The Influence of Maternal Psychosocial Factors and Household Composition on Infant Feeding Outcomes Public Deposited

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Last Modified
  • March 19, 2019
Creator
  • Barrett, Katherine
    • Affiliation: College of Arts and Sciences, Department of Anthropology
Abstract
  • The present study explores if maternal psychosocial factors, specifically self-esteem and depressive symptomology, and the presence of an infant's grandmother in the household influence infant feeding styles and nutritional outcomes for infants nine months of age. Participants include 160 low-income, African-American mother-infant pairs in central North Carolina. Results indicate that parental self-efficacy, parental satisfaction, and depressive symptomology are significantly associated with infant feeding styles but not inappropriate feeding. Parental self-efficacy is positively associated with restrictive practices, whereas satisfaction is negatively associated with pressuring practices. Depression is associated with pressuring feeding styles. The presence of an infant's grandmother in many cases modifies these relationships to protect against inappropriate feeding.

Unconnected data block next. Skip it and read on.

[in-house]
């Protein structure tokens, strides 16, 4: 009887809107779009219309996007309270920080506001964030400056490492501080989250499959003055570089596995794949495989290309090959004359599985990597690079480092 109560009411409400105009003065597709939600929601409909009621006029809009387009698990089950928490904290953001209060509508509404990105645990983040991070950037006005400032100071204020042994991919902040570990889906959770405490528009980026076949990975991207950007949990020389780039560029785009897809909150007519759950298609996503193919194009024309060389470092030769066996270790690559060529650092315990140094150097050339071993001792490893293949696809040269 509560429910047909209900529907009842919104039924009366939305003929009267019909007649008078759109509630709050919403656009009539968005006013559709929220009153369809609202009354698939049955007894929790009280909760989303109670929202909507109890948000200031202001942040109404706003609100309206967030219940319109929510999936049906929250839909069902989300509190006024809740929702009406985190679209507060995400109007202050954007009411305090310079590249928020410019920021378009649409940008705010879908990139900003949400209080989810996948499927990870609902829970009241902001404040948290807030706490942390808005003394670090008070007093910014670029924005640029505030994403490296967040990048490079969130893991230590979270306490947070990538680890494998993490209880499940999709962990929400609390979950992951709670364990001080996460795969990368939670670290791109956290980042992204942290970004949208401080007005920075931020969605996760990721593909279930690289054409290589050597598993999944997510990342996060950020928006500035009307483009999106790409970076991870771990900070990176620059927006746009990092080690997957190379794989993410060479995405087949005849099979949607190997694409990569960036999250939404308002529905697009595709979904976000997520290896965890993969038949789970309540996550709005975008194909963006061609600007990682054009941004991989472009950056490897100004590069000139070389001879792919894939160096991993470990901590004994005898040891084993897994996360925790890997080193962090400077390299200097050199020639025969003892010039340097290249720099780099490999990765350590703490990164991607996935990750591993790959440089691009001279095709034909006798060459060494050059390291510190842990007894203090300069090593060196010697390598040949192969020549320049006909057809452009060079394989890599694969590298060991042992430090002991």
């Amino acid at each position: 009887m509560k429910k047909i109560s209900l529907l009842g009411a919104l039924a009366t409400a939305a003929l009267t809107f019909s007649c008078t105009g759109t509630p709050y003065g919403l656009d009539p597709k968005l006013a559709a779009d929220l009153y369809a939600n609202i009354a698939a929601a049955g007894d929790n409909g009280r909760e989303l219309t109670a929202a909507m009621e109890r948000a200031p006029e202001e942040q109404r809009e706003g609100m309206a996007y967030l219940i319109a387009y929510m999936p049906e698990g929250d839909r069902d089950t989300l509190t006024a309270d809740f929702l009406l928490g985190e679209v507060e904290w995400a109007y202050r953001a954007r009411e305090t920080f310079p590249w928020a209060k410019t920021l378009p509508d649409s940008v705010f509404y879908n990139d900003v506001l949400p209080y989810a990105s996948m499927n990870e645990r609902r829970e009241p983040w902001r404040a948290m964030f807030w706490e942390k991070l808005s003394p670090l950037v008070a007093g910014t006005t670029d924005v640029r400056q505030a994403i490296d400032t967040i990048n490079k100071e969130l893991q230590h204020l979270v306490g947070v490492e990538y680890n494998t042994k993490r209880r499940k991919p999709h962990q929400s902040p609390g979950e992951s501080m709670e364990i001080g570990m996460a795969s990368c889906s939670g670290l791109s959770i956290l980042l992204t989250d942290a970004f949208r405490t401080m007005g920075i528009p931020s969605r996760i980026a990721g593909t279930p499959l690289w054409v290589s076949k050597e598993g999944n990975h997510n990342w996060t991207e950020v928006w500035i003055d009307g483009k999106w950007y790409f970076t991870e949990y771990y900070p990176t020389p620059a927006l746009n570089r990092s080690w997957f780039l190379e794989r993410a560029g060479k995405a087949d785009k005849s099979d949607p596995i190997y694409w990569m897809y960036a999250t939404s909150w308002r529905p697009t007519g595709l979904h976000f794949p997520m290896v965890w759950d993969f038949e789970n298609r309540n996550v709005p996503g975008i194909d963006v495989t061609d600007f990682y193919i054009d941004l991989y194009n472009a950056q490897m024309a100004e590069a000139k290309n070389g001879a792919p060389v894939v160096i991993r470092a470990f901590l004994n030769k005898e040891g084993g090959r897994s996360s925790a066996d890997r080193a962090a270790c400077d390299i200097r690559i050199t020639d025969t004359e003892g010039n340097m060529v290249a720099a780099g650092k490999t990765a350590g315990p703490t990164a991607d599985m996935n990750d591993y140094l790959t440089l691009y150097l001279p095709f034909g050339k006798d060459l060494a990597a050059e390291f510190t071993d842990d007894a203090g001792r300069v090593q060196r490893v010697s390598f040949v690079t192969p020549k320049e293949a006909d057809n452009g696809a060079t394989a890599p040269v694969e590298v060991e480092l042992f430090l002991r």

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  • In Copyright
Advisor
  • Sorensen, Mark
  • Bentley, Margaret
  • Thompson, Amanda
Degree
  • Master of Arts
Degree granting institution
  • University of North Carolina at Chapel Hill Graduate School
Graduation year
  • 2015
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  • Chapel Hill, NC
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